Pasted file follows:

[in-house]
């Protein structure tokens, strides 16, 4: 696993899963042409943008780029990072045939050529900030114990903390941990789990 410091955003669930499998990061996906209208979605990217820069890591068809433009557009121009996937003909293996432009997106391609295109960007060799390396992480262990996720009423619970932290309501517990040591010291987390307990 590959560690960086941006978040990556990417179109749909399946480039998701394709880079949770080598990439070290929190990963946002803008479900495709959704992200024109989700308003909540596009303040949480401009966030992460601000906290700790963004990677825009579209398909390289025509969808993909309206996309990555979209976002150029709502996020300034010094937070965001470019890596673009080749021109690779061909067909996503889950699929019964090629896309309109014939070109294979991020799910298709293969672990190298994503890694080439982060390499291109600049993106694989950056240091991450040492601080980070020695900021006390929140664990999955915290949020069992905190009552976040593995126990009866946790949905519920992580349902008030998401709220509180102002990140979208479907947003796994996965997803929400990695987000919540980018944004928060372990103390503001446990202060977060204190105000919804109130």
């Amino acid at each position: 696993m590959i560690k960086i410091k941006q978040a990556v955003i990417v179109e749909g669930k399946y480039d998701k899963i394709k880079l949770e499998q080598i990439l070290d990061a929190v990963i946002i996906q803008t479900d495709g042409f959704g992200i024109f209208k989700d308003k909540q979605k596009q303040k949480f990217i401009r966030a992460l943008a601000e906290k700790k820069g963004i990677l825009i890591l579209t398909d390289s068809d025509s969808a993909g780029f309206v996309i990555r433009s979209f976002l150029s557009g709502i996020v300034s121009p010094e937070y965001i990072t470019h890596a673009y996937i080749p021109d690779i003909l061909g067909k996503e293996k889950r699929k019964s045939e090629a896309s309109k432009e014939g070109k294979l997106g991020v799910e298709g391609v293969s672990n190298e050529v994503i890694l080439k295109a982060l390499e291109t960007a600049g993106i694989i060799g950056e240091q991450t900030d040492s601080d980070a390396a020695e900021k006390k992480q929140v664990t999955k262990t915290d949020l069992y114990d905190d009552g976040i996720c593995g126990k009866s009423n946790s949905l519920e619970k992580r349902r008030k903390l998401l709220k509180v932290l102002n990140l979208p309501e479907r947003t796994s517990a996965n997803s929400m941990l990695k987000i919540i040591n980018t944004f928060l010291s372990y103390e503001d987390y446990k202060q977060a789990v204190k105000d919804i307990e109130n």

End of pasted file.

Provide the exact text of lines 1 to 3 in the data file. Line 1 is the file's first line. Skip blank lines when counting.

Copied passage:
[in-house]
């Protein structure tokens, strides 16, 4: 696993899963042409943008780029990072045939050529900030114990903390941990789990 410091955003669930499998990061996906209208979605990217820069890591068809433009557009121009996937003909293996432009997106391609295109960007060799390396992480262990996720009423619970932290309501517990040591010291987390307990 590959560690960086941006978040990556990417179109749909399946480039998701394709880079949770080598990439070290929190990963946002803008479900495709959704992200024109989700308003909540596009303040949480401009966030992460601000906290700790963004990677825009579209398909390289025509969808993909309206996309990555979209976002150029709502996020300034010094937070965001470019890596673009080749021109690779061909067909996503889950699929019964090629896309309109014939070109294979991020799910298709293969672990190298994503890694080439982060390499291109600049993106694989950056240091991450040492601080980070020695900021006390929140664990999955915290949020069992905190009552976040593995126990009866946790949905519920992580349902008030998401709220509180102002990140979208479907947003796994996965997803929400990695987000919540980018944004928060372990103390503001446990202060977060204190105000919804109130």
């Amino acid at each position: 696993m590959i560690k960086i410091k941006q978040a990556v955003i990417v179109e749909g669930k399946y480039d998701k899963i394709k880079l949770e499998q080598i990439l070290d990061a929190v990963i946002i996906q803008t479900d495709g042409f959704g992200i024109f209208k989700d308003k909540q979605k596009q303040k949480f990217i401009r966030a992460l943008a601000e906290k700790k820069g963004i990677l825009i890591l579209t398909d390289s068809d025509s969808a993909g780029f309206v996309i990555r433009s979209f976002l150029s557009g709502i996020v300034s121009p010094e937070y965001i990072t470019h890596a673009y996937i080749p021109d690779i003909l061909g067909k996503e293996k889950r699929k019964s045939e090629a896309s309109k432009e014939g070109k294979l997106g991020v799910e298709g391609v293969s672990n190298e050529v994503i890694l080439k295109a982060l390499e291109t960007a600049g993106i694989i060799g950056e240091q991450t900030d040492s601080d980070a390396a020695e900021k006390k992480q929140v664990t999955k262990t915290d949020l069992y114990d905190d009552g976040i996720c593995g126990k009866s009423n946790s949905l519920e619970k992580r349902r008030k903390l998401l709220k509180v932290l102002n990140l979208p309501e479907r947003t796994s517990a996965n997803s929400m941990l990695k987000i919540i040591n980018t944004f928060l010291s372990y103390e503001d987390y446990k202060q977060a789990v204190k105000d919804i307990e109130n």